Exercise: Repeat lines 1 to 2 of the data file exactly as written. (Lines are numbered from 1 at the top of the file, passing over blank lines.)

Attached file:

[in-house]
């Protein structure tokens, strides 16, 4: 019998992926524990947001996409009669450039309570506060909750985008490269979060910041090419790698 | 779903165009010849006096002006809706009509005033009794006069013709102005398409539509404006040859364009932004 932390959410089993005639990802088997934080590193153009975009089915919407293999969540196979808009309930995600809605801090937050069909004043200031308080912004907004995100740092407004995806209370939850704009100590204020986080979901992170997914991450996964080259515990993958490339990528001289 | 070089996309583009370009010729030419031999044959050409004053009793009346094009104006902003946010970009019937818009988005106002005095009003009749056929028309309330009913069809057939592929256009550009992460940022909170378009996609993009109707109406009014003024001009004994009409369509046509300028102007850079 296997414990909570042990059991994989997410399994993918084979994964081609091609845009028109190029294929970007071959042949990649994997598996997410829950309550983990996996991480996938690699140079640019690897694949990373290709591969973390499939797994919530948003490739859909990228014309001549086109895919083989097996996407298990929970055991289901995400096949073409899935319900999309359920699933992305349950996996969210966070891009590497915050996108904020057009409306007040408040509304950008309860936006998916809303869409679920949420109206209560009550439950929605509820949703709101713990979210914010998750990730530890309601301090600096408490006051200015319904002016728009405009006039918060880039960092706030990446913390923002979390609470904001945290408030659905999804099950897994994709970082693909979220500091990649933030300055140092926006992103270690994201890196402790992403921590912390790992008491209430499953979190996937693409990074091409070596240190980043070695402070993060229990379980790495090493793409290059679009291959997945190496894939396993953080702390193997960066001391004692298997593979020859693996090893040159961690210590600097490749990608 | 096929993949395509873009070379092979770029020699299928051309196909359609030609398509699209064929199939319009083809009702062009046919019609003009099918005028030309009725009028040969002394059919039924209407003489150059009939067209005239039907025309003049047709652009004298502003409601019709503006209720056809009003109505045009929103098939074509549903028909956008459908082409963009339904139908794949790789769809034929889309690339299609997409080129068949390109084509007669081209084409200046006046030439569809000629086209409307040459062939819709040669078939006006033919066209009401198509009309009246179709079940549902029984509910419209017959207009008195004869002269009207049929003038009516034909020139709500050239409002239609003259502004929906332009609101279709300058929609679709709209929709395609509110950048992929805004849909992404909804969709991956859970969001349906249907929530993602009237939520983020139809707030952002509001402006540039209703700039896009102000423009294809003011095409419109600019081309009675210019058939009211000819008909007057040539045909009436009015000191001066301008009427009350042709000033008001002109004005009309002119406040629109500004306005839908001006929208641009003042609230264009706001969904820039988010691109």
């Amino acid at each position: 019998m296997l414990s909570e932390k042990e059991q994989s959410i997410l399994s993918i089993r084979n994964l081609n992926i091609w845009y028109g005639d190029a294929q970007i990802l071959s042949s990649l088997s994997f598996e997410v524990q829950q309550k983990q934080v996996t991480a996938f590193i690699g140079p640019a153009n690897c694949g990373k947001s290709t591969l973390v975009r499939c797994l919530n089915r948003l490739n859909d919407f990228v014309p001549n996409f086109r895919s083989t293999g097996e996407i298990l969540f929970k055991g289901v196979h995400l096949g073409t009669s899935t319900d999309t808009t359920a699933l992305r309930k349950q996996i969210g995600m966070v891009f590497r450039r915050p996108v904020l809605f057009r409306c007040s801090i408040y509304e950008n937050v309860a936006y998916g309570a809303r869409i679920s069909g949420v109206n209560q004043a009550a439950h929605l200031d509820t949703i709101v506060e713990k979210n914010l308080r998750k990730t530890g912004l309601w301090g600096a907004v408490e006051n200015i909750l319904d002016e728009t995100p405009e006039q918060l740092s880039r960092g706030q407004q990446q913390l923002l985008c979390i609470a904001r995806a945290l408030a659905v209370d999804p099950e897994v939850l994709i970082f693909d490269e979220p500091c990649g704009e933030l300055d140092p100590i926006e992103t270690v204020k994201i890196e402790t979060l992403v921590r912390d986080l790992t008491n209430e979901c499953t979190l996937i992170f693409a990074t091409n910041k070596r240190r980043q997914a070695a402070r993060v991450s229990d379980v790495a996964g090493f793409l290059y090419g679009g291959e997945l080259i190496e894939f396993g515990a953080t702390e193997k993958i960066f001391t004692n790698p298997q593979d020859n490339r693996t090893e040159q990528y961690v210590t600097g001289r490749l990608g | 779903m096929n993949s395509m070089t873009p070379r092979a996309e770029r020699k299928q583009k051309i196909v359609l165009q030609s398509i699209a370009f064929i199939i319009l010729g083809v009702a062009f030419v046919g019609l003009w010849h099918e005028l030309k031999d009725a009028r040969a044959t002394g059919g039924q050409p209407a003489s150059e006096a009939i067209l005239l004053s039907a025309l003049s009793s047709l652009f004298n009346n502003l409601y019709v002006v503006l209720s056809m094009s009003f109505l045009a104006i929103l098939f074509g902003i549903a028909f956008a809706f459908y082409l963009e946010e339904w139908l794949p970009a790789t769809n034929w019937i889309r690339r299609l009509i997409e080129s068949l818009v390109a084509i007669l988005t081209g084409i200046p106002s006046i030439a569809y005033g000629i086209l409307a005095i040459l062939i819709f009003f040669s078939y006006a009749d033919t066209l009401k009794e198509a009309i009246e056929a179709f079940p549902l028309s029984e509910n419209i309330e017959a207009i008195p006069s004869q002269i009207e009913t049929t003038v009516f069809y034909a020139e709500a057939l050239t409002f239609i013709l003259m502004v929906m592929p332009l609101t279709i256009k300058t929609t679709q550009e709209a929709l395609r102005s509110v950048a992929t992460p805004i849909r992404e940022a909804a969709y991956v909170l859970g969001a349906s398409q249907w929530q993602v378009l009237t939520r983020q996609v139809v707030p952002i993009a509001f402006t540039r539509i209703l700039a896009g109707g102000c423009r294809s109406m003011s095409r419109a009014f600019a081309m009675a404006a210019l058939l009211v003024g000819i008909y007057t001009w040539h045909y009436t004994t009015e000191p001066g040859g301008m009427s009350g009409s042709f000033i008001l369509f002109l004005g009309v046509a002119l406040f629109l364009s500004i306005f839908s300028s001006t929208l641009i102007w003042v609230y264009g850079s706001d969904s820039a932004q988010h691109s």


[in-house]
């Protein structure tokens, strides 16, 4: 019998992926524990947001996409009669450039309570506060909750985008490269979060910041090419790698 | 779903165009010849006096002006809706009509005033009794006069013709102005398409539509404006040859364009932004 932390959410089993005639990802088997934080590193153009975009089915919407293999969540196979808009309930995600809605801090937050069909004043200031308080912004907004995100740092407004995806209370939850704009100590204020986080979901992170997914991450996964080259515990993958490339990528001289 | 070089996309583009370009010729030419031999044959050409004053009793009346094009104006902003946010970009019937818009988005106002005095009003009749056929028309309330009913069809057939592929256009550009992460940022909170378009996609993009109707109406009014003024001009004994009409369509046509300028102007850079 296997414990909570042990059991994989997410399994993918084979994964081609091609845009028109190029294929970007071959042949990649994997598996997410829950309550983990996996991480996938690699140079640019690897694949990373290709591969973390499939797994919530948003490739859909990228014309001549086109895919083989097996996407298990929970055991289901995400096949073409899935319900999309359920699933992305349950996996969210966070891009590497915050996108904020057009409306007040408040509304950008309860936006998916809303869409679920949420109206209560009550439950929605509820949703709101713990979210914010998750990730530890309601301090600096408490006051200015319904002016728009405009006039918060880039960092706030990446913390923002979390609470904001945290408030659905999804099950897994994709970082693909979220500091990649933030300055140092926006992103270690994201890196402790992403921590912390790992008491209430499953979190996937693409990074091409070596240190980043070695402070993060229990379980790495090493793409290059679009291959997945190496894939396993953080702390193997960066001391004692298997593979020859693996090893040159961690210590600097490749990608 | 096929993949395509873009070379092979770029020699299928051309196909359609030609398509699209064929199939319009083809009702062009046919019609003009099918005028030309009725009028040969002394059919039924209407003489150059009939067209005239039907025309003049047709652009004298502003409601019709503006209720056809009003109505045009929103098939074509549903028909956008459908082409963009339904139908794949790789769809034929889309690339299609997409080129068949390109084509007669081209084409200046006046030439569809000629086209409307040459062939819709040669078939006006033919066209009401198509009309009246179709079940549902029984509910419209017959207009008195004869002269009207049929003038009516034909020139709500050239409002239609003259502004929906332009609101279709300058929609679709709209929709395609509110950048992929805004849909992404909804969709991956859970969001349906249907929530993602009237939520983020139809707030952002509001402006540039209703700039896009102000423009294809003011095409419109600019081309009675210019058939009211000819008909007057040539045909009436009015000191001066301008009427009350042709000033008001002109004005009309002119406040629109500004306005839908001006929208641009003042609230264009706001969904820039988010691109």